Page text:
So, should you buy a pulse oximeter? To put it plainly, it’s really up to you. If you are sick, you called the doctor, and they said you’re not sick enough to go to the hospital, it may be helpful to have one and monitor your own blood oxygen so you know if you ever do need to go in. You may want one in that situation just to keep your peace of mind. Even if you aren’t sick, and just want to be prepared, it definitely can’t hurt to get one. However, all the stories about hypoxia going unnoticed paint a scary picture. It’s important to remember that, if you can’t get your hands on a pulse oximeter right now since the demand is high, it’s not the end of the world. The vast majority of COVID patients are able to get diagnosed and get to the hospital in time if necessary just by calling a doctor. So, you really don’t need to buy that $200 pulse oximeter you found on Amazon. You can find them for about $30 at your pharmacy, but if they’re sold out, don’t panic! Just keep washing your hands, keep that 6-foot distance, and if you are sick, call your doctor. Here at the blog, however, we are device geeks – so any opportunity to have a new medical device around the house we’ll take! 

What we talk about when we talk about diagnostics.

After spending the last few weeks talking with students, journalists, neighbors and family members, I’ve decided that there might be some value in discussing some of the terminology that we use when talking about diagnostic testing.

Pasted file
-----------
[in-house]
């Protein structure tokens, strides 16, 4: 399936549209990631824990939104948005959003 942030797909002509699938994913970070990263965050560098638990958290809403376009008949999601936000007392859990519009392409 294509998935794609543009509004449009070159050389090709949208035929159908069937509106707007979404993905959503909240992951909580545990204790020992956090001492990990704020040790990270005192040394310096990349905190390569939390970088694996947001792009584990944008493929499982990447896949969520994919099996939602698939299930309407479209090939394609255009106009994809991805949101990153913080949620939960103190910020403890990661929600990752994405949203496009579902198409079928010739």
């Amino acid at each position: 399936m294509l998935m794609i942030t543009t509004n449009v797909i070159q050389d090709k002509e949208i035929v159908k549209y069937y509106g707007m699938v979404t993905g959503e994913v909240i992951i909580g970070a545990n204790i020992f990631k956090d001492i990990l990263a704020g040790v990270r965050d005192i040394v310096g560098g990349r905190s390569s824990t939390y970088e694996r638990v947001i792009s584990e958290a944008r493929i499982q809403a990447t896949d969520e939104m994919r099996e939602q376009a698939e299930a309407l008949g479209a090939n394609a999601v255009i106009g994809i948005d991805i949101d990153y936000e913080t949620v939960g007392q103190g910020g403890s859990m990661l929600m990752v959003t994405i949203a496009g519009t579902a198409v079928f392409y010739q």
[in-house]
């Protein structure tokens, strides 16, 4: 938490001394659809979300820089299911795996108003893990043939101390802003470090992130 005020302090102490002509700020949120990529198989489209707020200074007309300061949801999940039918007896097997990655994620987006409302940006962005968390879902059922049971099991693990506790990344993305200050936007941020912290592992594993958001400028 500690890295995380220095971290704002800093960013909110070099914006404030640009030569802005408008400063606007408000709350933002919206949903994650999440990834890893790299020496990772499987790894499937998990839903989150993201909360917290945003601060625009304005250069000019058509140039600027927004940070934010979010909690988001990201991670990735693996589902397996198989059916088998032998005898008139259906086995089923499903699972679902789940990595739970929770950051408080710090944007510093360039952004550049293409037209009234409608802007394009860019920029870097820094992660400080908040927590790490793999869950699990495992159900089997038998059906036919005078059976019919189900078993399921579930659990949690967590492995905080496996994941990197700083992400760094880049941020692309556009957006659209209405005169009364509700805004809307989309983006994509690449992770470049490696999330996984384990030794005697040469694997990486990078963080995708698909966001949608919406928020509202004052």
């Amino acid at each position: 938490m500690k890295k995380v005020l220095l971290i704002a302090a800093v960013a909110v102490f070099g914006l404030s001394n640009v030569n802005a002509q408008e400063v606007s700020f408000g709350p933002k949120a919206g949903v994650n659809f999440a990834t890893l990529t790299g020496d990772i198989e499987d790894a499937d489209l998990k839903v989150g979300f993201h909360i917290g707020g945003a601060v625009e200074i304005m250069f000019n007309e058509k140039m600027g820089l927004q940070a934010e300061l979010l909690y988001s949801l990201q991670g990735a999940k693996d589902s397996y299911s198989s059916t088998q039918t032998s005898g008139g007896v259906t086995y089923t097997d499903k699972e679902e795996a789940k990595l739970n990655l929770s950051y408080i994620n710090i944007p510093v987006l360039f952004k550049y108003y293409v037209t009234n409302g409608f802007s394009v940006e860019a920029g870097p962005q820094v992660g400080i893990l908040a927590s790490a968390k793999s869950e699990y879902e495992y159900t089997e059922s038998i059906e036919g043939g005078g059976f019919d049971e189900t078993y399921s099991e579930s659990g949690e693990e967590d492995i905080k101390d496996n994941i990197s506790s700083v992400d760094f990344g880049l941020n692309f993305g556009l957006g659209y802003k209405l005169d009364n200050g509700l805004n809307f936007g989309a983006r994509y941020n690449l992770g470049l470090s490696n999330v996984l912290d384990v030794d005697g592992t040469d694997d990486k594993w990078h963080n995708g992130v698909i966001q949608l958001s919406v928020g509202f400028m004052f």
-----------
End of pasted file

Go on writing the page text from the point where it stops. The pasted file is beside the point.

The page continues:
Science communication and media relations folks always discourage “jargon” when describing scientific concepts to laypeople. However, technical terminology can be a key part of scientific discussions, especially when it’s important to be precise. Now, in the setting of a global pandemic, precision is particularly important, and I believe people can handle more complexity than the scientific community often gives them credit for. Increasing scientific literacy can empower people to better understand and digest current events. So, here are some of those definitions.

First off, is reagent. In general, a reagent is any substance that is a starting material for a chemical reaction. Do you remember finding the “limiting reagent” in high school chemistry class? That’s the chemical that runs out first; thus, limiting the amount of product that can be made by the reaction. Many outlets have reported that one of the reagents failed in the initial test that the CDC distributed for COVID-19. It is still unclear which reagent did not perform as expected, but the reagent was one of the parts of the test reaction that the CDC shipped out to labs around the country. This problem has now been fixed, and all of the CDC test components are working well.